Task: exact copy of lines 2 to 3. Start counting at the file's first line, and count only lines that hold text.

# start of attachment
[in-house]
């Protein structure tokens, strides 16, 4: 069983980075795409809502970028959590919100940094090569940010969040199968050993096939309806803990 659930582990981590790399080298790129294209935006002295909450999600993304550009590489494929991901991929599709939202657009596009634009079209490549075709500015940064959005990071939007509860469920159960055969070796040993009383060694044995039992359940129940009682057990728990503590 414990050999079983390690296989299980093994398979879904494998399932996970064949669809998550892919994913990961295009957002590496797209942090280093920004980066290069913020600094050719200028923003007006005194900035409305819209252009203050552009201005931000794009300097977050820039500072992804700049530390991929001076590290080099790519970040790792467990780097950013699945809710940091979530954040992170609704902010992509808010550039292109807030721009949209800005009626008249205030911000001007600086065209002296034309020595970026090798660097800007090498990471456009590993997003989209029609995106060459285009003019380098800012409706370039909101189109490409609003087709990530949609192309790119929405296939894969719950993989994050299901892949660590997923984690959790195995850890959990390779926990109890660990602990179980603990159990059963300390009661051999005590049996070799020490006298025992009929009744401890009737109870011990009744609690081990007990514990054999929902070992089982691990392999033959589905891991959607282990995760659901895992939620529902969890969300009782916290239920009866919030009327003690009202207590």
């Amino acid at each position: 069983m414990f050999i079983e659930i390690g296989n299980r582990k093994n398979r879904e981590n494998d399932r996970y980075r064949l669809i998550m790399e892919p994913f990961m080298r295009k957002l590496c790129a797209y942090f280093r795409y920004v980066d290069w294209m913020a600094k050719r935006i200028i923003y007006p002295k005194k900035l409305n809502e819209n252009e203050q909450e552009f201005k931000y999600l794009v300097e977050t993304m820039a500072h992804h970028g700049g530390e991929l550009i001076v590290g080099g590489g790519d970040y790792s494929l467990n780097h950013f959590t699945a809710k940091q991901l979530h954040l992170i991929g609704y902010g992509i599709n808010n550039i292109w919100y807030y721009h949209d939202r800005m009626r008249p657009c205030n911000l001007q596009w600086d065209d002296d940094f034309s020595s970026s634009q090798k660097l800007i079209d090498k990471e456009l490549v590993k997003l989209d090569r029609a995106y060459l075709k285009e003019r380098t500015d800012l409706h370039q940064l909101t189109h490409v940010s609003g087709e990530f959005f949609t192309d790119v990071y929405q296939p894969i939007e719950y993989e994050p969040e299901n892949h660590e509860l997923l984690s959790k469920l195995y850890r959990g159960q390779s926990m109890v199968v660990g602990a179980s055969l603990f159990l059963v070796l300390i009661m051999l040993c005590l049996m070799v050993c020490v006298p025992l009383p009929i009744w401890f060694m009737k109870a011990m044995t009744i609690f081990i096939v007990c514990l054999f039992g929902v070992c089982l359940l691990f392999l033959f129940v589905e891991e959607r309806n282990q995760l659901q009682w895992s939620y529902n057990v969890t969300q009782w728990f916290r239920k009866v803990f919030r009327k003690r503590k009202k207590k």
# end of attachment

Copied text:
């Protein structure tokens, strides 16, 4: 069983980075795409809502970028959590919100940094090569940010969040199968050993096939309806803990 659930582990981590790399080298790129294209935006002295909450999600993304550009590489494929991901991929599709939202657009596009634009079209490549075709500015940064959005990071939007509860469920159960055969070796040993009383060694044995039992359940129940009682057990728990503590 414990050999079983390690296989299980093994398979879904494998399932996970064949669809998550892919994913990961295009957002590496797209942090280093920004980066290069913020600094050719200028923003007006005194900035409305819209252009203050552009201005931000794009300097977050820039500072992804700049530390991929001076590290080099790519970040790792467990780097950013699945809710940091979530954040992170609704902010992509808010550039292109807030721009949209800005009626008249205030911000001007600086065209002296034309020595970026090798660097800007090498990471456009590993997003989209029609995106060459285009003019380098800012409706370039909101189109490409609003087709990530949609192309790119929405296939894969719950993989994050299901892949660590997923984690959790195995850890959990390779926990109890660990602990179980603990159990059963300390009661051999005590049996070799020490006298025992009929009744401890009737109870011990009744609690081990007990514990054999929902070992089982691990392999033959589905891991959607282990995760659901895992939620529902969890969300009782916290239920009866919030009327003690009202207590």
């Amino acid at each position: 069983m414990f050999i079983e659930i390690g296989n299980r582990k093994n398979r879904e981590n494998d399932r996970y980075r064949l669809i998550m790399e892919p994913f990961m080298r295009k957002l590496c790129a797209y942090f280093r795409y920004v980066d290069w294209m913020a600094k050719r935006i200028i923003y007006p002295k005194k900035l409305n809502e819209n252009e203050q909450e552009f201005k931000y999600l794009v300097e977050t993304m820039a500072h992804h970028g700049g530390e991929l550009i001076v590290g080099g590489g790519d970040y790792s494929l467990n780097h950013f959590t699945a809710k940091q991901l979530h954040l992170i991929g609704y902010g992509i599709n808010n550039i292109w919100y807030y721009h949209d939202r800005m009626r008249p657009c205030n911000l001007q596009w600086d065209d002296d940094f034309s020595s970026s634009q090798k660097l800007i079209d090498k990471e456009l490549v590993k997003l989209d090569r029609a995106y060459l075709k285009e003019r380098t500015d800012l409706h370039q940064l909101t189109h490409v940010s609003g087709e990530f959005f949609t192309d790119v990071y929405q296939p894969i939007e719950y993989e994050p969040e299901n892949h660590e509860l997923l984690s959790k469920l195995y850890r959990g159960q390779s926990m109890v199968v660990g602990a179980s055969l603990f159990l059963v070796l300390i009661m051999l040993c005590l049996m070799v050993c020490v006298p025992l009383p009929i009744w401890f060694m009737k109870a011990m044995t009744i609690f081990i096939v007990c514990l054999f039992g929902v070992c089982l359940l691990f392999l033959f129940v589905e891991e959607r309806n282990q995760l659901q009682w895992s939620y529902n057990v969890t969300q009782w728990f916290r239920k009866v803990f919030r009327k003690r503590k009202k207590k």